The Dow Jones Industrial Average fell for the seventh consecutive week last week, while the benchmark US Treasury 10-year yield hovered around 3.0% (almost double the 1.6% of a year ago). Commodity prices came under selling pressure as risk aversion among investors mounted. Safe-haven flows pushed up the US dollar, driving its trade-weighted index to near two-decade highs (see Exhibit 1).

Policy warnings…

China fanned market worries early last week, with Premier Li Keqiang warning that the domestic jobs situation was getting ‘complicated and grave’. The country’s zero-Covid policy is taking a heavy toll on the local economy with negative spillover effects globally. While Shanghai’s lockdown may be wound down soon, other major cities (including Beijing) are facing renewed restrictions.

US Federal Reserve Chair Jerome Powell issued a warning mid-week: The Fed could not guarantee a ‘soft landing’ as it looked to get runaway inflation back to its 2% target amid a tight US labour market. The US Senate nonetheless overwhelmingly confirmed Powell for a second term, signalling monetary policy continuity.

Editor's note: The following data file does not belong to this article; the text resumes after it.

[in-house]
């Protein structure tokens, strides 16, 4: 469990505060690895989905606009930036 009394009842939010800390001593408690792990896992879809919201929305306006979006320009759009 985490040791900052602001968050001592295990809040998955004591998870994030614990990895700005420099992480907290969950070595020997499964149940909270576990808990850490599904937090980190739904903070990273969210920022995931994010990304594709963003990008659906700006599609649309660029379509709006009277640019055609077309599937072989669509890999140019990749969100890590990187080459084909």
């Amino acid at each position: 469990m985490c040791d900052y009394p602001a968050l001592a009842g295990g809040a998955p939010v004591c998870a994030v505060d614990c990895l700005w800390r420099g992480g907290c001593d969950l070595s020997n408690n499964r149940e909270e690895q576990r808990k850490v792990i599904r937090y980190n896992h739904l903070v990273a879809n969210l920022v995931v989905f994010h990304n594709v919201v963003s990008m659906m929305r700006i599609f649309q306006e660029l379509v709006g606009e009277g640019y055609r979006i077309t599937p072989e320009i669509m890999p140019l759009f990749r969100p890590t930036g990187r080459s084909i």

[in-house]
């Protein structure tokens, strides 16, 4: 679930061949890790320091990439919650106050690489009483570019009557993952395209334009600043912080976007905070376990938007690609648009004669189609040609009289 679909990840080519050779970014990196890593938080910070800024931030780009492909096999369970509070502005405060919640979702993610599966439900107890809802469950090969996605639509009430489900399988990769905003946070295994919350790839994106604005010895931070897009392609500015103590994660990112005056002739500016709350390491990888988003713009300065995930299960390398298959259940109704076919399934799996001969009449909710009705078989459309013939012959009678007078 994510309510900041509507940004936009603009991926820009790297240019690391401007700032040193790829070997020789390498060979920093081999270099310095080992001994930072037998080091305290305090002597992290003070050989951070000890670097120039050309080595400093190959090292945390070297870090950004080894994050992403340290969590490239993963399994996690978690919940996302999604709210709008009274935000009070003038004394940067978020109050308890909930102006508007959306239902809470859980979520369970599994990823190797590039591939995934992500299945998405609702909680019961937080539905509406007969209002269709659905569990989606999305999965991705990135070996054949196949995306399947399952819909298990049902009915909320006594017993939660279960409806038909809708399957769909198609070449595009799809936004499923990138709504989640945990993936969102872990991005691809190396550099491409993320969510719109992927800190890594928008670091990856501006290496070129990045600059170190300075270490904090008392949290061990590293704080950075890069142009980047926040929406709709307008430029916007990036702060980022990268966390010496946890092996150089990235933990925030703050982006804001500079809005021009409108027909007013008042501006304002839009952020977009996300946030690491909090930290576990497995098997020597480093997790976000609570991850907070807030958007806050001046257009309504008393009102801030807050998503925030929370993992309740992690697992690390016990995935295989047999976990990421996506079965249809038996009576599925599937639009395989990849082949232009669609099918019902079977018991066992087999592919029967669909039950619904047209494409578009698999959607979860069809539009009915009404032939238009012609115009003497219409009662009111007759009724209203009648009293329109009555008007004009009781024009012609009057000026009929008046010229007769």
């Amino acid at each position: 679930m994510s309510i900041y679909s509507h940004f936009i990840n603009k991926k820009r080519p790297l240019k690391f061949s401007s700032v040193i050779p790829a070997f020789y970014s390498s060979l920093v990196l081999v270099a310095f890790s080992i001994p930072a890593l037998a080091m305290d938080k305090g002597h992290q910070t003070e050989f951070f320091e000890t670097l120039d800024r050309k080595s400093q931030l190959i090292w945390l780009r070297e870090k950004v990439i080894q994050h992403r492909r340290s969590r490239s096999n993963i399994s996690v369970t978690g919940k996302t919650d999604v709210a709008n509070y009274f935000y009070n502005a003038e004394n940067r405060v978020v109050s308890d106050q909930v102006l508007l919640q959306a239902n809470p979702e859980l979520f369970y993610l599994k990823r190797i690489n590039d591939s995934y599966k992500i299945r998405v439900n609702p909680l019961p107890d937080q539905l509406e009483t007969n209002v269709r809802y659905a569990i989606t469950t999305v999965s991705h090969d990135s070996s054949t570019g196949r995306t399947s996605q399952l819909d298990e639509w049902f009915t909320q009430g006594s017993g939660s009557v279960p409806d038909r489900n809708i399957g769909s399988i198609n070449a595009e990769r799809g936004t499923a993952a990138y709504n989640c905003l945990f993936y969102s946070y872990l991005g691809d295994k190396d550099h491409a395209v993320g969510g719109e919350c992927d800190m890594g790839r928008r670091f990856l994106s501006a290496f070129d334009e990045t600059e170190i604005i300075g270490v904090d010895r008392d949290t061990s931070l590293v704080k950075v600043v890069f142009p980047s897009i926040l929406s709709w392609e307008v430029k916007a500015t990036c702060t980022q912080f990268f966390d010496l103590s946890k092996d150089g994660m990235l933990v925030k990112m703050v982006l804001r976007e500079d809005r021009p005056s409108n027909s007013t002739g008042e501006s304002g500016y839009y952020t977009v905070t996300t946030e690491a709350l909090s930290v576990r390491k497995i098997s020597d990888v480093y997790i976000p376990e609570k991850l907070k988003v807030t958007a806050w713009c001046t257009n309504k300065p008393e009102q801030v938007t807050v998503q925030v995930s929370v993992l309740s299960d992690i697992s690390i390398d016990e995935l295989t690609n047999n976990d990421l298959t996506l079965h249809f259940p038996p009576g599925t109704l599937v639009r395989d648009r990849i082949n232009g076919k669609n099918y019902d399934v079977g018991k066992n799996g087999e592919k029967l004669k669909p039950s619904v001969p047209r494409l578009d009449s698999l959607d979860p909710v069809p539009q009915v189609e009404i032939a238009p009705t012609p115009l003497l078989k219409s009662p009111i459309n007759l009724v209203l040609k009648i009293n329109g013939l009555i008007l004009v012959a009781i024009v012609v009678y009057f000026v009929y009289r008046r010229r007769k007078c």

Earlier in the week, former Fed Chair Ben Bernanke warned about the risk of stagflation in an interview with The New York Times.

Aggravated by hard inflation data…

US consumer price inflation was 8.3% YoY in April, down slightly from 8.5% in March. However, core inflation (which excludes food and energy prices), rose on the month from 0.3% to 0.6%, a level still too high for the Fed’s comfort.

Services inflation was particularly strong, rising by 0.7% MoM in April, marking the biggest monthly gain since August 1990. Underscoring continued robust consumer demand, retail sales rose by 0.9% vs the prior month, though this marks the third month in a row that the growth rate has decelerated.